Balance Transfer, Part 1 – What it is & How to get started
Posted by beachgirl on 07/22/2006
Well, after reading about other bloggers participating in the “0% Balance Transfer” game, I decided I would give it a try. So, I have applied for 4 new cards and am also using 1 card that I already have. For those of you who haven’t heard of this, here’s a brief description.
You apply for or use your current cards to get 0% Balance Transfer offers (hopefully with little or no transaction fees to increase your earnings). Once you have the cards, you do a balance transfer. Each card is different. Some companies will only let you do a balance transfer to another card…in this case, you do it to a card with either a zero or low balance, and then request a check/refund for the overpayment. Other companies, like MBNA, will do an automatic transfer to your checking account, counting it as a balance transfer (and not a cash advance). And still other companies, like Citi Cards, will allow you to request via their website to have a check sent to you to do whatever you want with it, also counting it as a balance transfer.
Once you have the money, you then stick it into a high-yielding savings account, like ING, Emigrant Direct, HSBC, etc. (Just ensure that you stick to the 6 withdrawl maximum…so you might need more than 1 savings account if you do lots of offers.) Then you make the minimum payments each month, and when the balance transfer is nearing expiration, you pay off the balance. Depending on how much you transfer, how long you get, and what the interest rate for the savings account is, you can easily make a few hundred dollars doing this. You just need to be extremely careful that you pay the minimums on time (or they’ll change the rate from 0% to a normal high rate) and that you pay off the balance on time (or you’ll start paying interest at a high rate). It’s necessary to read all the terms and conditions associated with each offer.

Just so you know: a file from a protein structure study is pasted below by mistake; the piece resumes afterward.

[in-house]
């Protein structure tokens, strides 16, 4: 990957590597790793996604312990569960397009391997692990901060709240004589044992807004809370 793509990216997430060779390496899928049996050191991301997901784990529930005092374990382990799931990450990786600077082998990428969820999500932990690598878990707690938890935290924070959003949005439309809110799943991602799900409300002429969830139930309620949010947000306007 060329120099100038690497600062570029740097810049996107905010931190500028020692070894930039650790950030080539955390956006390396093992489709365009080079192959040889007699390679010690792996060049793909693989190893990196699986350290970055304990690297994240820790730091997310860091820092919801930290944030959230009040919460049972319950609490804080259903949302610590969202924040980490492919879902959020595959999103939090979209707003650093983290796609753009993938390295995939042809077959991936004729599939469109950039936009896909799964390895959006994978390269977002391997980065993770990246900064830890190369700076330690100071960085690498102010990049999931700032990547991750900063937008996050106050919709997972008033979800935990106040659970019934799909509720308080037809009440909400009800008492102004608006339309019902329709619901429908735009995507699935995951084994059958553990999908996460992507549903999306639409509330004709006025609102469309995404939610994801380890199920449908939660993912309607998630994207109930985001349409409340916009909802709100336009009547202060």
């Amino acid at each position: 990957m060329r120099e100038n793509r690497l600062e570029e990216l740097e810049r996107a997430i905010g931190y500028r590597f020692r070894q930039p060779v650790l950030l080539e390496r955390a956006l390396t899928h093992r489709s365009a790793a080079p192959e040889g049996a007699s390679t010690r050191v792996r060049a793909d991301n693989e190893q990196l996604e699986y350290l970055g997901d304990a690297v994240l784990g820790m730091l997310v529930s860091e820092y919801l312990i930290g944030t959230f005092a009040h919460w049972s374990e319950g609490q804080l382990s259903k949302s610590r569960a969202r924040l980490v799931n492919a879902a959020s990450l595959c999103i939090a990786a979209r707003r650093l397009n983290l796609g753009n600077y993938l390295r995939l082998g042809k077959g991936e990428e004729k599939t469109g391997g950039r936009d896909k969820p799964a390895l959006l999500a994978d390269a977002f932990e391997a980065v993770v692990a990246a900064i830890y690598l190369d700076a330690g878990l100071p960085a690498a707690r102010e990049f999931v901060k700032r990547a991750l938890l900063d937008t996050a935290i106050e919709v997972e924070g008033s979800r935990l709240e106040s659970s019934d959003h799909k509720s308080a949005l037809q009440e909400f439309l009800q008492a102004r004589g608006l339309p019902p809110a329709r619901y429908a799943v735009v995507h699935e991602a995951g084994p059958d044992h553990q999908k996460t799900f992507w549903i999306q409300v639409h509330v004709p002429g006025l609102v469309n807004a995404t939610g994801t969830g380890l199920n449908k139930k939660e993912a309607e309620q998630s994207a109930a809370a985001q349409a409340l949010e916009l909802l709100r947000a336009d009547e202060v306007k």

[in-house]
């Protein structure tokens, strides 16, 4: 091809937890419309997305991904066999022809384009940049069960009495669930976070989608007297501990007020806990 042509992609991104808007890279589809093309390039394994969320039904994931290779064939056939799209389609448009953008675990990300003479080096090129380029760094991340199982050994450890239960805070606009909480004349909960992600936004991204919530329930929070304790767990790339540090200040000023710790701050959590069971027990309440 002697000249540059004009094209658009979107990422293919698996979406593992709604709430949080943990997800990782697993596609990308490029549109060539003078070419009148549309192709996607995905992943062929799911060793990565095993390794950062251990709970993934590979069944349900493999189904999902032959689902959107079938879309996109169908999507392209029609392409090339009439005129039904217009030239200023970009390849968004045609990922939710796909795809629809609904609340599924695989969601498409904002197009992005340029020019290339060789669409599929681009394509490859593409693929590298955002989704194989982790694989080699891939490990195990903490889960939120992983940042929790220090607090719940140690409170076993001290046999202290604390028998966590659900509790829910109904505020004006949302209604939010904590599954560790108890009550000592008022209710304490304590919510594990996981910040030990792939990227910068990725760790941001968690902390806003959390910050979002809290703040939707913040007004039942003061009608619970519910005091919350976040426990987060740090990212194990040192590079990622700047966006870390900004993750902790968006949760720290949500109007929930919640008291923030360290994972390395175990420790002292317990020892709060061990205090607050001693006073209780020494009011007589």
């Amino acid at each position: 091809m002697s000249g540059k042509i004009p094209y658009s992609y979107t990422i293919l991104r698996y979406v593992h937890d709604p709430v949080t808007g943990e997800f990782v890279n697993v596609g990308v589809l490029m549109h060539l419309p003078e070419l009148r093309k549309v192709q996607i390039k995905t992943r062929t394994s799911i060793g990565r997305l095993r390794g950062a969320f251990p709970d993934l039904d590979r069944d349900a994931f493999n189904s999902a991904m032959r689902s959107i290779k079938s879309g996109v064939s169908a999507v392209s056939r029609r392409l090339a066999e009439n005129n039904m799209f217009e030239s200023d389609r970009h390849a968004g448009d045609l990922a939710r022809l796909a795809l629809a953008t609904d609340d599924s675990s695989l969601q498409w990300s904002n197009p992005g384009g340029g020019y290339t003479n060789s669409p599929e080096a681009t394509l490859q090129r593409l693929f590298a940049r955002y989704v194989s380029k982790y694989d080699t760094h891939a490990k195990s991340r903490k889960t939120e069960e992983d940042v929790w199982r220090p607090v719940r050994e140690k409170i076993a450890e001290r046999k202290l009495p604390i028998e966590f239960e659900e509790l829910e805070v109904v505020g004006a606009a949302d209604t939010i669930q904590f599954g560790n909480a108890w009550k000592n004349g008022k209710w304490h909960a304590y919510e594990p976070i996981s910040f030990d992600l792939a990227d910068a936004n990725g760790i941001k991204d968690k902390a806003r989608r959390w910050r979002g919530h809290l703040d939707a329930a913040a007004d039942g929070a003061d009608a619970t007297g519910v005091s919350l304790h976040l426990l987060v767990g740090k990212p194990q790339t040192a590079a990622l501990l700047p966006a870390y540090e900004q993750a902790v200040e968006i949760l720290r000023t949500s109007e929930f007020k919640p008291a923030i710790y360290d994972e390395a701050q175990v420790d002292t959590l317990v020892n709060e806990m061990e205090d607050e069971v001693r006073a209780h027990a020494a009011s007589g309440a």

Here are the cards I have applied for and their status:
- MBNA World Points – Credit Limit $8,900.00, 3% Fee*, 12 Months
- Citi Platinum Select – Credit Limit $4,500.00, 0% Fee, 12 Months
- AT&T Universal – Credit Limit $4,500.00, 0% Fee, 12 Months
- Citi Professional – Credit Limit $2,500.00, 0% Fee, 12 Months
Here’s the one I already had:
- Capital One – Credit Limit $4,000.00, 2% Fee*, Til January 2008
*Yes, I realize the fee will eat into my profits, especially the 3% one from MBNA. However, after doing the calculations, I realized I’d still earn around $150, so I decided to give it a shot. And the Capital One card was for about 16 months, so that helped earn back any of the fee.
Check out Balance Transfers, Part 2 for how to get your money. And for further information regarding this venture, a great site is MyMoneyBlog. All the information in his posts related to this are great to read about so I’d recommend clicking on all links within the post. Also, for personal experiences and questions, read through the comments.
*Note: Thank you to WhoAmI at US Indian Finance for bringing up tax and inflation. I did forget to mention that. You do want to make sure also that the amount of money you earn on these (especially if you pay a fee) is worth it when you factor in having to pay taxes on the interest you earn. I’m not extremely knowledgeable about inflation, but I would think as long as you are earning interest at a rate to beat inflation (which most of the online banks do), I think you are alright. Not completely sure.